The use of AI and extended reality to enhance the shopper experience will increase. And it pays. Retailers have introduced mobile based virtual try-ons for apparel and accessories. Consumers in 2021 can now virtually try-on their new shoes without leaving their living room. Forbes reported that consumers will spend 48 per cent more when their shopping experience is personalised. Even high-end fashion retail labels are in on the act clothing gaming avatars in high- end ‘skins’ and swapping runway launches for video games. If you can’t afford the real-thing, 2021 will offer you the digital ephemeral version. Gen Z are hooked flocking to post their new avatar outfits for fellow social gamers to see, even if they’re virtual.
It’s a brave new retail world but the retailers that get it right in 2021 will be omnipresent connecting consumers across their retail ecosystem and being where they are when they are there.
Dead or alive? Hyperlocal will trend
Retail precinct footfall was in decline pre-covid, falling 8.1 percent between 2017-2020. But despite the massive shift to online, physical retail is not about to disappear – it’s simply transforming.
Australians still love the tactile, experiential and immersive in-store shopping experience. Covid has brought with it a renaissance focused on a greater sense of community spirit. Consumers have rallied around local retailers increasing their support for small businesses offering personalised service and unique product. The key to success for small retailers is harnessing consumers’ sense of belonging and identification with their locals. Mastercard reported that 73 per cent of consumers wanted to shop local to help their community get back on its feet and 42 per cent of consumers said they would spend more to do so. The average spend on local businesses is now $200 per week. The covid-induced buy local, shop local movement will continue into 2021 in line with the increasing “in this together” consumer sentiment that we have seen this year.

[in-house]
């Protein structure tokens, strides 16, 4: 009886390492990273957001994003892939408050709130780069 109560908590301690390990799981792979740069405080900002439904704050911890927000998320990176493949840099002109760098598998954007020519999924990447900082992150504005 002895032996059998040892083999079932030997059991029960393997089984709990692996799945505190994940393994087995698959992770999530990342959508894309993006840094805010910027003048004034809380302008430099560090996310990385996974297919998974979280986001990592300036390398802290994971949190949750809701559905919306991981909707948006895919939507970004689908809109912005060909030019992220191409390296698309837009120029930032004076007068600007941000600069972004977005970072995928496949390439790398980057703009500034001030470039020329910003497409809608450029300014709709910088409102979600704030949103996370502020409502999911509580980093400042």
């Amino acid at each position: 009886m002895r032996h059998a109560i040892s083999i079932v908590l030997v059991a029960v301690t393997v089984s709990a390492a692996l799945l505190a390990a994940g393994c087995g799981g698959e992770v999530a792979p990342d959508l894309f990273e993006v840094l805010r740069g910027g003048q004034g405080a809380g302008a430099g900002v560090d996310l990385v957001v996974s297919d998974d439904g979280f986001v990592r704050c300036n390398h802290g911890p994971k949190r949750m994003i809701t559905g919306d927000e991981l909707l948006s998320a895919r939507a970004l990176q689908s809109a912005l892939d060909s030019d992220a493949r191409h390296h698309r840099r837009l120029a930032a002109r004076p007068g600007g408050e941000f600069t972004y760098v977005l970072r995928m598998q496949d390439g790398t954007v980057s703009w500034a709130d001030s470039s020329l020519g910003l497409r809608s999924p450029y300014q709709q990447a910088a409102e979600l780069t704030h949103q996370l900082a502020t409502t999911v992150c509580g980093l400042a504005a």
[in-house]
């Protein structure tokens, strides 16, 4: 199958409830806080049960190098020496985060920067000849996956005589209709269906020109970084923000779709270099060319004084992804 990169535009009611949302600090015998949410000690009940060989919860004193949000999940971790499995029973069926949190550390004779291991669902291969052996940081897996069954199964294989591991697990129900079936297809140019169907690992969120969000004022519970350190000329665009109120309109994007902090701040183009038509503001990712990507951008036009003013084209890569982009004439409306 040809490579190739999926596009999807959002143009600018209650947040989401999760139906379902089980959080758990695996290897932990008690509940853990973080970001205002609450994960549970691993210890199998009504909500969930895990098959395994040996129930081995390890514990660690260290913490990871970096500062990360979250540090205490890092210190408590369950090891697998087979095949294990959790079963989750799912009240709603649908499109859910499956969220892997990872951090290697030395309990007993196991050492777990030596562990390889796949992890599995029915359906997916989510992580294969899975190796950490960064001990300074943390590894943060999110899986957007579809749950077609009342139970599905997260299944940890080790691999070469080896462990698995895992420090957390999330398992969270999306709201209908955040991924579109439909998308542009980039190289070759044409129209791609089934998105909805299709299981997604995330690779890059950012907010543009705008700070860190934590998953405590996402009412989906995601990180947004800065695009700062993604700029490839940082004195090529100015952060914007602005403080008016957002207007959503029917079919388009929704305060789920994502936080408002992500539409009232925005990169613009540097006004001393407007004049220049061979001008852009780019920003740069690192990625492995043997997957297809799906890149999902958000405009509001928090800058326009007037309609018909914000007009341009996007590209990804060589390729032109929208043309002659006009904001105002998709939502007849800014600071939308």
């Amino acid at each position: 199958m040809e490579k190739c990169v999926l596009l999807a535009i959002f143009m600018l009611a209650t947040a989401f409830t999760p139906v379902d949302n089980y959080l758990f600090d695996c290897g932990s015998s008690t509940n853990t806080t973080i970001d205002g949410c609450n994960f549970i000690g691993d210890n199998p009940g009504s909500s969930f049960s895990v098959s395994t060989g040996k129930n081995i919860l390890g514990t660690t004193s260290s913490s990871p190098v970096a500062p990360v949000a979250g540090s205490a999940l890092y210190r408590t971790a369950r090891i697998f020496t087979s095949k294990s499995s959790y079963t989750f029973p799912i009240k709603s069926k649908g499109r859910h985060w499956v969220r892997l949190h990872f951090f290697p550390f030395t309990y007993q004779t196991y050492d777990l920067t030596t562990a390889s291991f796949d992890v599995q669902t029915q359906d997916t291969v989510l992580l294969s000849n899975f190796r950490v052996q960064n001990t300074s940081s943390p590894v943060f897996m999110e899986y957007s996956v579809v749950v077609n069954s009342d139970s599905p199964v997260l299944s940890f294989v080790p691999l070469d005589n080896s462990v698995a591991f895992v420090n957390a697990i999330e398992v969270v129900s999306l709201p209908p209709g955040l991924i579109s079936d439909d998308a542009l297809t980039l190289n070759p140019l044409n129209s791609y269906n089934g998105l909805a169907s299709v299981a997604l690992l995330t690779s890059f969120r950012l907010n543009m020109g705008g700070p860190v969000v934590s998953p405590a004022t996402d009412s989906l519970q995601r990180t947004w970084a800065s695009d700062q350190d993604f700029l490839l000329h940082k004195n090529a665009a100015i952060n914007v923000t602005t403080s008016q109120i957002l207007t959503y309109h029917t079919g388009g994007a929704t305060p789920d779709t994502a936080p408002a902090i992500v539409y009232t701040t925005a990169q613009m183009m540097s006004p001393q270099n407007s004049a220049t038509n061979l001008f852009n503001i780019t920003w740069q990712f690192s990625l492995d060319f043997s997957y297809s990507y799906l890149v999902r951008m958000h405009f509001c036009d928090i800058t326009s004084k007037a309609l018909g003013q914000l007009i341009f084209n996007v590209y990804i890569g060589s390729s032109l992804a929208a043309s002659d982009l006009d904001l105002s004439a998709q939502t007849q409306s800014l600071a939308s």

Authentic retail and the rise of sustainability
In 2021 shoppers will be more conscious, ethical, sustainable and mindful as a result of covid. There’s a greater awareness of retail with purpose and authenticity and trust will be key. Gen Z in particular are looking beyond the physical products that are sold and they are looking to the retailers’ purpose – its value set. Value is no longer a simple trade-off between price and quality. It’s multidimensional. Covid has really hit the reset button on societal values, and consumers now want to shop with retailers that reflect their societal, cultural, economic and political values. Savvy retailers in 2021 will have a finger on the social movement and consumer sentiment pulse and be proactive, not reactive when it comes to reflecting what consumers want.
Re-commerce and the circular economy are also on the rise. The value of Australia’s re-commerce economy has boomed and is now $46 million this year (double on the past decade) and half of all Aussies are buying second hand to get bang for their buck and make the dollars go further. That’s around $5000 of unwanted clothes, accessories, and household goods for every household in Australia. With the economic impact of Covid continuing and with the removal of stimulus schemes, consumers are going to be more budget-conscious than ever.
Re-commerce offers a sustainable alternative whilst making the dollar go farther. In fact, more consumers than ever before are donating pre-loved and 2021 will see this boom – 42 per cent of Aussies planning to sell their own items in the future. For socially aware consumers the idea of reducing waste, conserving resources, giving back to society and saving money is a winning combination. On top of that re-commerce allows consumers to connect with one another, have conversations, socialise and buy/sell and in a year of social dislocation, isolation and lockdown – and that in itself will be a huge benefit in 2021.
Dr Jana Bowden is associate professor and chair of ethics at Macquarie Business school, specialising in marketing and consumer behaviour